- Regional Office for Europe in Budapest, Hungary
- Subregional Office for Southern and East Africa in Harare, Zimbabwe
- Subregional Office for the Pacific Islands in Apia, Samoa
- Subregional Office for Central and Eastern Europe in Budapest, Hungary
- Subregional Office for the Caribbean in Bridgetown, Barbados
- Subregional Office For North Africa in Tunis, Tunisia
- Subregional Office For Central Asia in Ankara, Turkey
- Liaison Office with the United Nations in Geneva
- Liaison Office for North America in Washington D.C.
- Liaison Office with the United Nations in New York
- Liaison Office with Japan in Yokohama
- Liaison Office with the European Union and Belgium in Brussels
- Category:Food and Agriculture Organization officials
- Farmer Field School
- Food safety
- Food security
- Food sovereignty
- Food Supply and Distribution Systems
- OIE/FAO Network of Expertise on Avian Influenza
- World Food Day
- Forestry Information Centre
Sources and notesEdit
- ↑ UN food agency says real budget falls in 2004-2005, UN Mission to the UN agencies in Rome, 10 December 2003 
- ↑ FAO’S 2006-2007 budget, FAO Newsroom, 25 November 2005 
- ↑ Critics Say Rivalries Hurt Work of Food Groups, New York Times, 9 November, 1981 
- ↑ Bread and Stones: Leadership and the Struggle to Reform the United Nations World Food Programme", James Ingram, Booksurge, 2006 
- ↑ The U.N.'s Food and Agriculture Organization: Becoming Part of the Problem, Juliana Geran Pilon, Heritage Foundation Backgrounder #626, 4 January 1988 
- ↑ Society, Volume 25, Number 6, September 1988 
- ↑ A Sixth 100 Questions on Democracy, Council for Parity Democracy, 22 November 2002 
- ↑ Lords of Poverty: The Power, Prestige, and Corruption of the International Aid Business, MacMillan, London, 1989 
- ↑ Statement by John R. Bolton, Assistant Secretary for International Organizations,19 September, 1990 
- ↑ The Ecologist 21(2), March/April, 1991
- ↑ World Food Summit archive, FAO 
- ↑ Profit for few or food for all, Final Statement of the NGO Forum, 1996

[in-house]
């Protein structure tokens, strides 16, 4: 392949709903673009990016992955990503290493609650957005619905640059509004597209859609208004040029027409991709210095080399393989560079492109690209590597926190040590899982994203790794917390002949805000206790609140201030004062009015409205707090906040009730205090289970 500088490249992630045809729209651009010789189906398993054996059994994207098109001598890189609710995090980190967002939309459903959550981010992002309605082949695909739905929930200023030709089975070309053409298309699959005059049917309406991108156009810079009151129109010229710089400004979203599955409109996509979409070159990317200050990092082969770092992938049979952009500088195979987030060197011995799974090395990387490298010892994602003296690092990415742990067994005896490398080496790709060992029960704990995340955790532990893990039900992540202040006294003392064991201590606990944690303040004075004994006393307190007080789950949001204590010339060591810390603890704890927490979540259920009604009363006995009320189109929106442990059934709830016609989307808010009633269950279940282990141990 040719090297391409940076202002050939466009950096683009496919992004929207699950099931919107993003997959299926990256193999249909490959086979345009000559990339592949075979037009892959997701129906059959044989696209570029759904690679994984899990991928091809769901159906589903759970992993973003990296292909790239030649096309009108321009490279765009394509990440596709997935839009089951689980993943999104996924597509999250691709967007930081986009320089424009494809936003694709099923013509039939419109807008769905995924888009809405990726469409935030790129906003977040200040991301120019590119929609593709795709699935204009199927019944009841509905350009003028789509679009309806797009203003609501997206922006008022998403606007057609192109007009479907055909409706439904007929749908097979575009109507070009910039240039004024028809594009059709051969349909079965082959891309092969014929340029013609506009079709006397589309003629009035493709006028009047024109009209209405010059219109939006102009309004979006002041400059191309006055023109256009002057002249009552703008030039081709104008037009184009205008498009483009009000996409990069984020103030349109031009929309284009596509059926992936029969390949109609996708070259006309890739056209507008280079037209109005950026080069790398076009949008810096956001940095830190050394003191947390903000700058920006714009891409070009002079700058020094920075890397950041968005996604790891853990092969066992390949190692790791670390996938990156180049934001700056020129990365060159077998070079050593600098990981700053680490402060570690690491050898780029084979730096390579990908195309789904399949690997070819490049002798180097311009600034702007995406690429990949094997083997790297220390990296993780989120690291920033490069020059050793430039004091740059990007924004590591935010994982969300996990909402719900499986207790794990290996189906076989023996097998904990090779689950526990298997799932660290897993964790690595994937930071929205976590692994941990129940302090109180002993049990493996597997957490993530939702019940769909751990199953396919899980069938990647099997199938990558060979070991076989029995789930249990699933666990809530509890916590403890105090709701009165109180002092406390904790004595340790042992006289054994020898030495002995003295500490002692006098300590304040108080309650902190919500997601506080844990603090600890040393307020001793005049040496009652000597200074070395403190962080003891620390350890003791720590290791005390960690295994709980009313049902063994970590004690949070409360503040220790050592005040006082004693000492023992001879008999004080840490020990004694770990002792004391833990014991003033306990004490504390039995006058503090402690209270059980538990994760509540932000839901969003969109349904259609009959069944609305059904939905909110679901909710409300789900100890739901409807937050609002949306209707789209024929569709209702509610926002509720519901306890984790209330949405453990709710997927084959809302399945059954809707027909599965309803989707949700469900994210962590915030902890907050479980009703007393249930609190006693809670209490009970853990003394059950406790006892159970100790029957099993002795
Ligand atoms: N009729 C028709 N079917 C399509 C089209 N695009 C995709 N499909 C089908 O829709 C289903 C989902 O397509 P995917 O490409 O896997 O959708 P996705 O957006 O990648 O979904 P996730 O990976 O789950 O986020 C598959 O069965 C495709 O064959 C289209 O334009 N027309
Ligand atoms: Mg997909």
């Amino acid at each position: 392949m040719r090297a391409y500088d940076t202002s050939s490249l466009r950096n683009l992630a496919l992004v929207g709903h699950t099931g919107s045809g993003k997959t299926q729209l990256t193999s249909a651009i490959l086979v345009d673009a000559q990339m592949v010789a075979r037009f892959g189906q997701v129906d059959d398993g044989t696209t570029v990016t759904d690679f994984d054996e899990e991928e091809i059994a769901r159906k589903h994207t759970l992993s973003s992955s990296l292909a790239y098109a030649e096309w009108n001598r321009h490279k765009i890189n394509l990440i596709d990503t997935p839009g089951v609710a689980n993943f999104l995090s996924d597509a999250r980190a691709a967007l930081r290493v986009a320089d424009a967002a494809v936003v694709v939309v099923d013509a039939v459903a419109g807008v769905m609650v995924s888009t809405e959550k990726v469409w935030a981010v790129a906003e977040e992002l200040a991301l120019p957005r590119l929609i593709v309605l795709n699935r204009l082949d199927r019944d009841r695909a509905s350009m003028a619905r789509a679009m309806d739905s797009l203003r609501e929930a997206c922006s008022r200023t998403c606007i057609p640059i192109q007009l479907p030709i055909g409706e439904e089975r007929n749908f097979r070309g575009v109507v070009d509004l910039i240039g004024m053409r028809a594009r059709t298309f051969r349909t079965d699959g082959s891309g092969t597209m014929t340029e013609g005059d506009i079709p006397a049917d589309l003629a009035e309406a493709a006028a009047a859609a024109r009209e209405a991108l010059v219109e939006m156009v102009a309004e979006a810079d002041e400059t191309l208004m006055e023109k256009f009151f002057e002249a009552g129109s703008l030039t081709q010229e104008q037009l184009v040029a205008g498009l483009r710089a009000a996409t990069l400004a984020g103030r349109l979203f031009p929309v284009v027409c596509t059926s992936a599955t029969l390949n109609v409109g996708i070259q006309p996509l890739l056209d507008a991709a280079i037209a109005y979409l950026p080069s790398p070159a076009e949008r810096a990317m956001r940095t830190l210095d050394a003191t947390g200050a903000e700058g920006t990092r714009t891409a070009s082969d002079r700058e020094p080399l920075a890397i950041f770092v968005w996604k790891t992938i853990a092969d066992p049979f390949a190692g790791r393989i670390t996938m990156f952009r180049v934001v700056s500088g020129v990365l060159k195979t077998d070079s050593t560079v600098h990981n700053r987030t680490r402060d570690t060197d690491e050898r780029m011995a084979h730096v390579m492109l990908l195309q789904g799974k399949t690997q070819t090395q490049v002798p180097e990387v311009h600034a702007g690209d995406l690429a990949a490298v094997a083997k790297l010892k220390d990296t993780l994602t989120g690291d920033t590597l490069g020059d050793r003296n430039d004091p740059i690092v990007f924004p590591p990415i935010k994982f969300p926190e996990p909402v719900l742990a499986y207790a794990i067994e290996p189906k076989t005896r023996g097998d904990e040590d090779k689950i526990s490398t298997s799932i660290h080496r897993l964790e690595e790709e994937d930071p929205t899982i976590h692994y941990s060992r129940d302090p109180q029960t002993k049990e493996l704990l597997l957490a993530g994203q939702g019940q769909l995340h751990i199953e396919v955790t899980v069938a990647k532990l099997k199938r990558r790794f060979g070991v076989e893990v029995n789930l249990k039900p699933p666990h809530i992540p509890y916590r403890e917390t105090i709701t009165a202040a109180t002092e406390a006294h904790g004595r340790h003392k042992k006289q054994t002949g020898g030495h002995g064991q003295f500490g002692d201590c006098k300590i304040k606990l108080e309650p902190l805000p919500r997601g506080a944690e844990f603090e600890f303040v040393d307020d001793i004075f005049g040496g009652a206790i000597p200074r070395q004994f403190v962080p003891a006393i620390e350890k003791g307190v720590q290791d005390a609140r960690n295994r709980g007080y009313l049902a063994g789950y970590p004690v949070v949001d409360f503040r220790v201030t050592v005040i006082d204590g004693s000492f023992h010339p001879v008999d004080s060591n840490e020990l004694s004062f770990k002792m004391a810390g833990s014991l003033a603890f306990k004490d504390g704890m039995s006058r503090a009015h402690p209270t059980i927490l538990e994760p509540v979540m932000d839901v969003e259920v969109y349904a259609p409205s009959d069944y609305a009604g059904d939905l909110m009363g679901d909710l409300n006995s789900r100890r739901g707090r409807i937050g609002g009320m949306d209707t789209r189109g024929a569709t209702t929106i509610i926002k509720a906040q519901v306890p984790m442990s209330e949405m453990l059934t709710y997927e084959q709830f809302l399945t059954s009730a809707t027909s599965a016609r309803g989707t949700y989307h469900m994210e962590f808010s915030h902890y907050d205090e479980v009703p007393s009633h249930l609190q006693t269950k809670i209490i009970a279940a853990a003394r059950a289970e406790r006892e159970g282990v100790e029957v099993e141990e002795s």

- ↑ Food summit waste of time. BBC, 13 June 2002, 
- ↑ NGO/CSO Forum for Food Sovereignty, final statement, 12 June 2002 
- ↑ Agricultural Biotechnology: meeting the needs of the poor?, FAO, 17 May 2004 
- ↑ FAO declare war on farmers not hunger, Grain, 16 June 2004 
- ↑ Statement by FAO Director General 
- ↑ Resignation letter of Louise Fresco, ADG, FAO, Guardian Unlimited, 14 May, 2006, 
- ↑ Global hunger: act now or go home, press statement, 30 October, 2006 
- ↑ 10 Years of Empty Promises, press statement 22 September, 2006
- ↑ Independent External Evaluation, page at FAO website with links to the IEE report
- ↑ Official FAO response to evaluation report 
- ↑ For a Renewal of FAO, online petition, November 2007
- ↑ UN food body should be scrapped, BBC News, 5 May 2008 
- ↑ Food summit fails to agree on biofuels, Guardian 06 June 2008, 
- ↑ Rome summit ‘important first step’ but much more needed says Oxfam, Oxfam Press Release, June 5, 2008 
- ↑ Farmers 'disgusted' with food summit, Daily Despatch Online, 07 June 2008 
- ↑ Civil Society Declaration of the Terra Preta Forum, La Via Campesina, 05 June 2008 
- FAO website
- Fact sheets/features/press releases,
- FAOSTAT website
- FAO's David Lubin Memorial Library
- Forestry Department
- Forestry Information Centre
- Agricultural Development Economics Division
- Agricultural Information Management Standards